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This new collection of more than seventy stories by the iconic modern writer Robert Walser, includes stories that have appeared in Harper’s Magazine, n+1 online, Vice, and elsewhere. Also included is the complete “Fritz Kocher’s Essays,” the “collected works,” so to speak, of a boy who died young, consisting entirely of classroom writing assignments on themes such as “Music,” “Christmas,” and “The Fatherland.” As the opening title sequence of Walser’s first book, this was a brilliant way to frame and introduce ...
This new collection of more than seventy stories by the iconic modern writer Robert Walser, includes stories that have appeared in Harper’s Magazine, n+1 online, Vice, and elsewhere. Also included is the complete “Fritz Kocher’s Essays,” the “collected works,” so to speak, of a boy who died young, consisting entirely of classroom writing assignments on themes such as “Music,” “Christmas,” and “The Fatherland.” As the opening title sequence of Walser’s first book, this was a brilliant way to frame and introduce his unique voice, oscillating wildly as it does between naïveté (the ludicrous teacher wearing “high boots, as though just returning from the Battle of Austerlitz”), faux-naïveté, and faux-faux-naïveté (“Factories and the areas around them do not look nice. I don’t understand how anyone can be around such unclean things. All the poor people work in the factories, maybe to punish them for being so poor”).
Fritz Kocher’s Essays and Other Stories is centered around schoolboy life—the subject of his greatest novel, Jakob von Gunten—and dispatches from the edge of the writer’s life, as Walser’s modest, extravagant, careening narrators lash out at uncomprehending editors, overly solicitous publishers, and disdainers of Odol mouthwash. There are vignettes that swoon over the innocent beauties of the Swiss landscape, but from sexual adventures on a train, to dissecting an adulterous love triangle by “wading knee-deep into what is generally called the Danish or psychological novel,” to three stories about Walser’s service in the Swiss military during World War I, the collection has an unexpected range of subject matter.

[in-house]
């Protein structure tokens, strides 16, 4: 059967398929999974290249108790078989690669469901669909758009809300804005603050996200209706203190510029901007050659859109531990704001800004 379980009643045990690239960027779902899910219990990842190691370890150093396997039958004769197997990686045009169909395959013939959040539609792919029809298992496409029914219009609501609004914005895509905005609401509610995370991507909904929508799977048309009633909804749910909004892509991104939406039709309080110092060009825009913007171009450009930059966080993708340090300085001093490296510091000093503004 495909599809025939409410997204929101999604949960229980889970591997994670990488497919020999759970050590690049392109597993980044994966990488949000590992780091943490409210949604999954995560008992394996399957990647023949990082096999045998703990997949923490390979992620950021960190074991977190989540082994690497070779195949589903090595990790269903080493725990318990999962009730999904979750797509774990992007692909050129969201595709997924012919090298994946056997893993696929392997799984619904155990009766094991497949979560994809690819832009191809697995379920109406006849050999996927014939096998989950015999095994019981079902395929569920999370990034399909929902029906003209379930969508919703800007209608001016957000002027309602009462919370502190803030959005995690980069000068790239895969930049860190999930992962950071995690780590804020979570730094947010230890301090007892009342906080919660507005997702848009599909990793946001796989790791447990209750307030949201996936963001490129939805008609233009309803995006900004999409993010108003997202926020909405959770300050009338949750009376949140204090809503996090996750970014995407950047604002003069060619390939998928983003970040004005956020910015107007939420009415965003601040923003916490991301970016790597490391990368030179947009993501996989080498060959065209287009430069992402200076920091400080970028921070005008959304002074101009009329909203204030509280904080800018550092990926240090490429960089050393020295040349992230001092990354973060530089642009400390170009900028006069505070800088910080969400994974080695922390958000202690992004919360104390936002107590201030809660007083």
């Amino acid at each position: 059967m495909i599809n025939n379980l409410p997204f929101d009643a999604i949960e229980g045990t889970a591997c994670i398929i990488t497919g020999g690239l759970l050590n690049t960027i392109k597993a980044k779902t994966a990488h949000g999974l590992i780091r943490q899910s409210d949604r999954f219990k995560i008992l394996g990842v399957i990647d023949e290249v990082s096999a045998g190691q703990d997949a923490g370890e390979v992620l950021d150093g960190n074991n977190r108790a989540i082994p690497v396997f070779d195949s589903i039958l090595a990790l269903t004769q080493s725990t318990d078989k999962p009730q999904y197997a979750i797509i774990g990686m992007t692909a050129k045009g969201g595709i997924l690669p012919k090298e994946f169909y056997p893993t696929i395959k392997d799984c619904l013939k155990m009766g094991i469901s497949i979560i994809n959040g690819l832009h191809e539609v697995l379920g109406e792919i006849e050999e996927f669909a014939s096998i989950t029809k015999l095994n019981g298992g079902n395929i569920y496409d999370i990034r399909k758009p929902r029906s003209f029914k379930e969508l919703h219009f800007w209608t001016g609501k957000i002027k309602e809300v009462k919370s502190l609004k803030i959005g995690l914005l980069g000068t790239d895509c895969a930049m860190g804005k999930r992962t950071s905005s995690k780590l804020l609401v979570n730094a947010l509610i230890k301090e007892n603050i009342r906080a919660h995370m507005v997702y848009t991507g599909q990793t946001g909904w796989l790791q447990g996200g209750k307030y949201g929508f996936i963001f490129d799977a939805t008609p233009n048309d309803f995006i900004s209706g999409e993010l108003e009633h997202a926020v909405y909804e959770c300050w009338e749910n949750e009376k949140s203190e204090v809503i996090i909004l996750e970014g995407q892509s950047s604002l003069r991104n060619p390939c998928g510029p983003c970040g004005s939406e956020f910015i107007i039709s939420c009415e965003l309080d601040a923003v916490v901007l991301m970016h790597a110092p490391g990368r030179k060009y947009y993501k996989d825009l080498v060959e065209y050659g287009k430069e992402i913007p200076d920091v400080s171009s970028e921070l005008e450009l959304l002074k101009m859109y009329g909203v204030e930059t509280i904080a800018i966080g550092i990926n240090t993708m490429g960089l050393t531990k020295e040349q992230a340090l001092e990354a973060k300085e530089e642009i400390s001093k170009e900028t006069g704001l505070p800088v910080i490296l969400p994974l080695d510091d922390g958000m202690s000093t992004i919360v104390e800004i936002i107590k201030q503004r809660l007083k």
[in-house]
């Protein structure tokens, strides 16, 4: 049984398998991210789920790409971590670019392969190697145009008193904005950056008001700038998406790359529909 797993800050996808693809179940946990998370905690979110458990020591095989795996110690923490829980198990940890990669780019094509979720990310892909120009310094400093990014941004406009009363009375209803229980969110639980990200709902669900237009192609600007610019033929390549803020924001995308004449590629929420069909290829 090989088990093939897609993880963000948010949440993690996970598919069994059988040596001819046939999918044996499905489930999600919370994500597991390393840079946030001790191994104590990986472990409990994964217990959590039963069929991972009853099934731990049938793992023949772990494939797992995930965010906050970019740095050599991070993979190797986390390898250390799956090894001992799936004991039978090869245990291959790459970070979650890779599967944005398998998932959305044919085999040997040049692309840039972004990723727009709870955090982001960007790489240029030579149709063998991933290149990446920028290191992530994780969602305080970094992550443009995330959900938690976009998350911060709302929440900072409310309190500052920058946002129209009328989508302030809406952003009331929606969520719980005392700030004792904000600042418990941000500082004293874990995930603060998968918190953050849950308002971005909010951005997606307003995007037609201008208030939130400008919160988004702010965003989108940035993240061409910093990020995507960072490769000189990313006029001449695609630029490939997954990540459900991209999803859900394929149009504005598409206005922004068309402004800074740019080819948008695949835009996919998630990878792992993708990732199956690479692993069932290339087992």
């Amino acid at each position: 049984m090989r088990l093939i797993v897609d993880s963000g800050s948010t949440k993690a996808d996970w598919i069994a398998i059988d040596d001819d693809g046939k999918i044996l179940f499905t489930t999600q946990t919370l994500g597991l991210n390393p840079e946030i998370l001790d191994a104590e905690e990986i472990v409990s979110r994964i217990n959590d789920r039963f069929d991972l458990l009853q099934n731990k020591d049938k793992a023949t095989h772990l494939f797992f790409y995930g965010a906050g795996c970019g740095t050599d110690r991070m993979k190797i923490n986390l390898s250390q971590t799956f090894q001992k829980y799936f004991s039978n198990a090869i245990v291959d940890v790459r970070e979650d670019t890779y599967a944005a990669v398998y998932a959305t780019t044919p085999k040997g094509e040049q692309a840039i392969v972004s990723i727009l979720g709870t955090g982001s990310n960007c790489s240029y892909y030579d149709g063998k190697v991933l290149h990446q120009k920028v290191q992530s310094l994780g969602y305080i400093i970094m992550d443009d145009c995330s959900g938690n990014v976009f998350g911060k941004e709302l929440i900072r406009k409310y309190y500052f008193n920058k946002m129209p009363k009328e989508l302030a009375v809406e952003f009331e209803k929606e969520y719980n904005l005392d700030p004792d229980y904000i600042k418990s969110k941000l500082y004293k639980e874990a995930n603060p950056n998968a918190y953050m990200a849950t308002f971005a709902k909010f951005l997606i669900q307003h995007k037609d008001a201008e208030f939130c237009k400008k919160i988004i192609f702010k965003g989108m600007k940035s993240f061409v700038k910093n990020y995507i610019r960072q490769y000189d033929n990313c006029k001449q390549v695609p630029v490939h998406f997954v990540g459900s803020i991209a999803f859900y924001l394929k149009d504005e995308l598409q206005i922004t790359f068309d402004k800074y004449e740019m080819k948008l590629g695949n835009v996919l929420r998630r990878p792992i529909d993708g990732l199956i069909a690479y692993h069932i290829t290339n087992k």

Because Walser’s stories have been translated into English in the form of selected volumes, and because of his reputation as a quasi–outsider artist, it has been all but impossible for English-language readers to appreciate that he was a professional writer publishing ten books of stories during his active career. By giving tables of contents for all ten books and indexing the stories’ appearances in the various English collections, the afterword provides a valuable resource for Walser’s many English-language readers.
“A Paul Klee in prose, a good-humored, sweet Beckett, Walser is a truly wonderful, heartbreaking writer. In Walser’s fictions one is always inside a head, but this universe— and this despair—is anything but solipsistic. It is charged with compassion: awareness of the creatureliness of life, of the fellowship of sadness.” —Susan Sontag
“ Was Walser a great writer? If one is reluctant to call him great, said Canetti, that is only because nothing could be more alien to him than greatness.” —J. M. Coetzee, The New York Review of Books
“Robert Walser moves me more and more. . . . He is truthful without making a frontal attack on the truth, he becomes truth by walking around it.” —Elias Canetti
“To his eye, everything is equal; to his heart, everything is fresh and astonishing; to his mind, everything presents a pleasant puzzle. Diversion is his principal direction, whim his master, the serendipitous substance of his daily routine.” —William Gass
“If he had a hundred thousand readers, the world would be a better place.” —Hermann Hesse
“The magnificently humble. The enormously small. The meaningfully ridiculous. Robert Walser’s work often reads like a dazzling answer to the question, How immense can modesty be? If Emily Dickinson made cathedrals of em dashes and capital letters and the angle of winter light, Walser accomplishes the feat with, well, ladies’ feet and trousers, and little emotive words like joy, uncapitalized.” —Rivka Galchen, Harper’s Magazine
“A writer of considerable wit, talent and originality...recognized by such impressive contemporaries as Kafka, Brod, Hesse and Musil...[and] primarily known to German literary scholars and to English readers lucky enough to have discovered [his work]...[Walser’s tales] are to be read slowly and savored...[and] are filled with lovely and disturbing moments that will stay with the reader for some time to come.” —Ronald De Feo, The New York Times
“A clairvoyant of the small.” —W. G. Sebald
“The incredible shrinking writer is a major twentieth-century prose artist who, for all that the modern world seems to have passed him by, fulfills the modern criterion: he sounds like nobody else.” —Benjamin Kunkel, The New Yorker